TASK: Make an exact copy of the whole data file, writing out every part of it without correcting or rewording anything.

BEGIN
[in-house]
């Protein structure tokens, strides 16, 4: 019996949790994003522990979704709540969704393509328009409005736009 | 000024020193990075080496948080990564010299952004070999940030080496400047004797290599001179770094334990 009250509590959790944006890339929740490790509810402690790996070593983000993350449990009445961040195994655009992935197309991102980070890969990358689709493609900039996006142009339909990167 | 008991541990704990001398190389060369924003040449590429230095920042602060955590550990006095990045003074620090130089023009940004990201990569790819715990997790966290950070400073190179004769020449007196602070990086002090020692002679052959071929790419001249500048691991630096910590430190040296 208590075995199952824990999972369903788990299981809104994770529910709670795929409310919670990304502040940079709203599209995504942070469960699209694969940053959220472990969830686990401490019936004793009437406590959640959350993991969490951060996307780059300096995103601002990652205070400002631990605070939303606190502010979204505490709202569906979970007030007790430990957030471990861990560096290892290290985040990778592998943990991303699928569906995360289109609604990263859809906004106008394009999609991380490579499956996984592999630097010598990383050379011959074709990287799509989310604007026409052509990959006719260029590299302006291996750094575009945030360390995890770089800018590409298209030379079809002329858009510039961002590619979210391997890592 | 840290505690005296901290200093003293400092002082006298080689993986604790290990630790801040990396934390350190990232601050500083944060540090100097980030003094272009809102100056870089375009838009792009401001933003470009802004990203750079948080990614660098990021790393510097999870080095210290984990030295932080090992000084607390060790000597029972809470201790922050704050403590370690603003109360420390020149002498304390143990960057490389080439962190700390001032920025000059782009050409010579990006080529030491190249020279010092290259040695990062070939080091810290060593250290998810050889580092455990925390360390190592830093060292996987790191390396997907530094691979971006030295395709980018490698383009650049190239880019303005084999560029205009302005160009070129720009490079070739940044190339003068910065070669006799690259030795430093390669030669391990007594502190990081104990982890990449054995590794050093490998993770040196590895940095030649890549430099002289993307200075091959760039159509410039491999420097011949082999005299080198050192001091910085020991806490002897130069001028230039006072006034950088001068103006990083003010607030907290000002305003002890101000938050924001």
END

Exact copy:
[in-house]
């Protein structure tokens, strides 16, 4: 019996949790994003522990979704709540969704393509328009409005736009 | 000024020193990075080496948080990564010299952004070999940030080496400047004797290599001179770094334990 009250509590959790944006890339929740490790509810402690790996070593983000993350449990009445961040195994655009992935197309991102980070890969990358689709493609900039996006142009339909990167 | 008991541990704990001398190389060369924003040449590429230095920042602060955590550990006095990045003074620090130089023009940004990201990569790819715990997790966290950070400073190179004769020449007196602070990086002090020692002679052959071929790419001249500048691991630096910590430190040296 208590075995199952824990999972369903788990299981809104994770529910709670795929409310919670990304502040940079709203599209995504942070469960699209694969940053959220472990969830686990401490019936004793009437406590959640959350993991969490951060996307780059300096995103601002990652205070400002631990605070939303606190502010979204505490709202569906979970007030007790430990957030471990861990560096290892290290985040990778592998943990991303699928569906995360289109609604990263859809906004106008394009999609991380490579499956996984592999630097010598990383050379011959074709990287799509989310604007026409052509990959006719260029590299302006291996750094575009945030360390995890770089800018590409298209030379079809002329858009510039961002590619979210391997890592 | 840290505690005296901290200093003293400092002082006298080689993986604790290990630790801040990396934390350190990232601050500083944060540090100097980030003094272009809102100056870089375009838009792009401001933003470009802004990203750079948080990614660098990021790393510097999870080095210290984990030295932080090992000084607390060790000597029972809470201790922050704050403590370690603003109360420390020149002498304390143990960057490389080439962190700390001032920025000059782009050409010579990006080529030491190249020279010092290259040695990062070939080091810290060593250290998810050889580092455990925390360390190592830093060292996987790191390396997907530094691979971006030295395709980018490698383009650049190239880019303005084999560029205009302005160009070129720009490079070739940044190339003068910065070669006799690259030795430093390669030669391990007594502190990081104990982890990449054995590794050093490998993770040196590895940095030649890549430099002289993307200075091959760039159509410039491999420097011949082999005299080198050192001091910085020991806490002897130069001028230039006072006034950088001068103006990083003010607030907290000002305003002890101000938050924001």